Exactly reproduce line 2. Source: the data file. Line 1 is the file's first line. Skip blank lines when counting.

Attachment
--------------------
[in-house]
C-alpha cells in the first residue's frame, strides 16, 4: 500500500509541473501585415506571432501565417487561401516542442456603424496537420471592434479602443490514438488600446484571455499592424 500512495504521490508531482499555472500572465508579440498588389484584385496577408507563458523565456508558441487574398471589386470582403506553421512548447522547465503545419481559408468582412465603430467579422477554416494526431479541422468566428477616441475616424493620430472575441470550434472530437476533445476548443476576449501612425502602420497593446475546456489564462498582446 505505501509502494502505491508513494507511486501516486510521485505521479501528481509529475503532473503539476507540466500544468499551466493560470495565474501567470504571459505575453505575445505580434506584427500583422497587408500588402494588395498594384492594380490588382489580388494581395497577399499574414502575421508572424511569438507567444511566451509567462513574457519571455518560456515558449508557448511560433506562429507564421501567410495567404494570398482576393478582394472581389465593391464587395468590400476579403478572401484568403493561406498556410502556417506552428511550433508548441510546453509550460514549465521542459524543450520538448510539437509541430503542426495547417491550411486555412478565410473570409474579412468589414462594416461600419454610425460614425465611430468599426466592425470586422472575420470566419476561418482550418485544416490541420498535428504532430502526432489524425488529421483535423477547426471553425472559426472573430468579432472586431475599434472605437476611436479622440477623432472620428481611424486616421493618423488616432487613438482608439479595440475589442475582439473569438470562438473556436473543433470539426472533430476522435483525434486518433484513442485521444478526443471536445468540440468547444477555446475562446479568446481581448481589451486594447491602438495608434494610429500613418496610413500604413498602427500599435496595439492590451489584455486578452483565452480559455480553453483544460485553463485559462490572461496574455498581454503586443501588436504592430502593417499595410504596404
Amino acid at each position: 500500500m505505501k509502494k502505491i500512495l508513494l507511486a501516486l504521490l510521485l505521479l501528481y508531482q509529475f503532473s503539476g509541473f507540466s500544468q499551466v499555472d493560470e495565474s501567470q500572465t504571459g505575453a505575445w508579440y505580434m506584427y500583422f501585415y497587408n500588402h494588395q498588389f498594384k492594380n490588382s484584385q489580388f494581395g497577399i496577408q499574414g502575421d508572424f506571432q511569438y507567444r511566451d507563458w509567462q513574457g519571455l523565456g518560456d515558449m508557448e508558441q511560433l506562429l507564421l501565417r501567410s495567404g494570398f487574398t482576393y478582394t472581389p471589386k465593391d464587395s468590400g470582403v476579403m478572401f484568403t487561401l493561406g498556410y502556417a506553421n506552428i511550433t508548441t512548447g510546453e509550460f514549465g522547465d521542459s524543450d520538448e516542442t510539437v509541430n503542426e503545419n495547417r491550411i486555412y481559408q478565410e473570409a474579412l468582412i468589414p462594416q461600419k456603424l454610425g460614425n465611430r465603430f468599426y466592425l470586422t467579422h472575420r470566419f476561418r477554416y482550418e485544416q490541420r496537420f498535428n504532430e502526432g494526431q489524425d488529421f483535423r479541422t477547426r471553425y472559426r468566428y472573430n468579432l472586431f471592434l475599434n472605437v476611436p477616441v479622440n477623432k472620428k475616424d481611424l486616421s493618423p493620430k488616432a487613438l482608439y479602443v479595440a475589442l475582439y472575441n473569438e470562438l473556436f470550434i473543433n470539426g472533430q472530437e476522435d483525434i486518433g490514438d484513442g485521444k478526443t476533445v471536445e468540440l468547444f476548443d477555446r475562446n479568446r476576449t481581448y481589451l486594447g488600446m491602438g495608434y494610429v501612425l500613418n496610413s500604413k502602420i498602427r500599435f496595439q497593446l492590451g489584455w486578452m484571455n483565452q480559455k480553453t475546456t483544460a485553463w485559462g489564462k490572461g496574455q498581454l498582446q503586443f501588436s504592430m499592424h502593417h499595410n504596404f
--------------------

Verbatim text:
C-alpha cells in the first residue's frame, strides 16, 4: 500500500509541473501585415506571432501565417487561401516542442456603424496537420471592434479602443490514438488600446484571455499592424 500512495504521490508531482499555472500572465508579440498588389484584385496577408507563458523565456508558441487574398471589386470582403506553421512548447522547465503545419481559408468582412465603430467579422477554416494526431479541422468566428477616441475616424493620430472575441470550434472530437476533445476548443476576449501612425502602420497593446475546456489564462498582446 505505501509502494502505491508513494507511486501516486510521485505521479501528481509529475503532473503539476507540466500544468499551466493560470495565474501567470504571459505575453505575445505580434506584427500583422497587408500588402494588395498594384492594380490588382489580388494581395497577399499574414502575421508572424511569438507567444511566451509567462513574457519571455518560456515558449508557448511560433506562429507564421501567410495567404494570398482576393478582394472581389465593391464587395468590400476579403478572401484568403493561406498556410502556417506552428511550433508548441510546453509550460514549465521542459524543450520538448510539437509541430503542426495547417491550411486555412478565410473570409474579412468589414462594416461600419454610425460614425465611430468599426466592425470586422472575420470566419476561418482550418485544416490541420498535428504532430502526432489524425488529421483535423477547426471553425472559426472573430468579432472586431475599434472605437476611436479622440477623432472620428481611424486616421493618423488616432487613438482608439479595440475589442475582439473569438470562438473556436473543433470539426472533430476522435483525434486518433484513442485521444478526443471536445468540440468547444477555446475562446479568446481581448481589451486594447491602438495608434494610429500613418496610413500604413498602427500599435496595439492590451489584455486578452483565452480559455480553453483544460485553463485559462490572461496574455498581454503586443501588436504592430502593417499595410504596404